Can connectionism save constructivism?

Gary F. Marcus

Research output: Contribution to journalArticlepeer-review


Constructivism is the Piagetian notion that learning leads the child to develop new types of representations. For example, on the Piagetian view, a child is born without knowing that objects persist in time even when they are occluded; through a process of learning, the child comes to know that objects persist in time. The trouble with this view has always been the lack of a concrete, computational account of how a learning mechanism could lead to such a change. Recently, however, in a book entitled Rethinking Innateness, Elman et al. (Elman, J.L., Bates, E., Johnson, M.H., Karmiloff-Smith, A., Parisi, D., Plunkett, K., 1996. Rethinking Innateness: A Connectionist Perspective on Development. Cambridge, MA: MIT Press) have claimed that connectionist models might provide an account of the development of new kinds of representations that would not depend on the existence of innate representations. I show that the models described in Rethinking Innateness depend on innately assumed representations and that they do not offer a genuine alternative to nativism. Moreover, I present simula-tion results which show that these models are incapable of deriving genuine abstract representations that are not presupposed. I then give a formal account of why the models fail to generalize in the ways that humans do. Thus, connectionism, at least in its current form, does not provide any support for constructivism. I conclude by sketching a possible alternative.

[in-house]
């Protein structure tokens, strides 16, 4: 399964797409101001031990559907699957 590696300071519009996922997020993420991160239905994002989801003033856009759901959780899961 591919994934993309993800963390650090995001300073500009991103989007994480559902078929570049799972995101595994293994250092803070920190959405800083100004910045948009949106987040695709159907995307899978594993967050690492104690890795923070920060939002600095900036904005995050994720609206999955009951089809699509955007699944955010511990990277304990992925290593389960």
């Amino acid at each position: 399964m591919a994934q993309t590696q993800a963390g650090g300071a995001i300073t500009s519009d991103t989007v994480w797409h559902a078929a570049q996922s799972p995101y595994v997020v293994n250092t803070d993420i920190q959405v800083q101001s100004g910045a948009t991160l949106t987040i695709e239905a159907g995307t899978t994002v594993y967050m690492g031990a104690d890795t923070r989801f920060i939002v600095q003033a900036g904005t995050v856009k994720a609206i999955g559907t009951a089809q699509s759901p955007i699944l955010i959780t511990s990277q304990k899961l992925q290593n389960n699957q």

Original languageEnglish (US)
Pages (from-to)153-182
Number of pages30
Issue number2
StatePublished - May 2 1998


  • Connectionism
  • Constructivism
  • Nativism

ASJC Scopus subject areas

  • Experimental and Cognitive Psychology
  • Language and Linguistics
  • Developmental and Educational Psychology
  • Linguistics and Language
  • Cognitive Neuroscience


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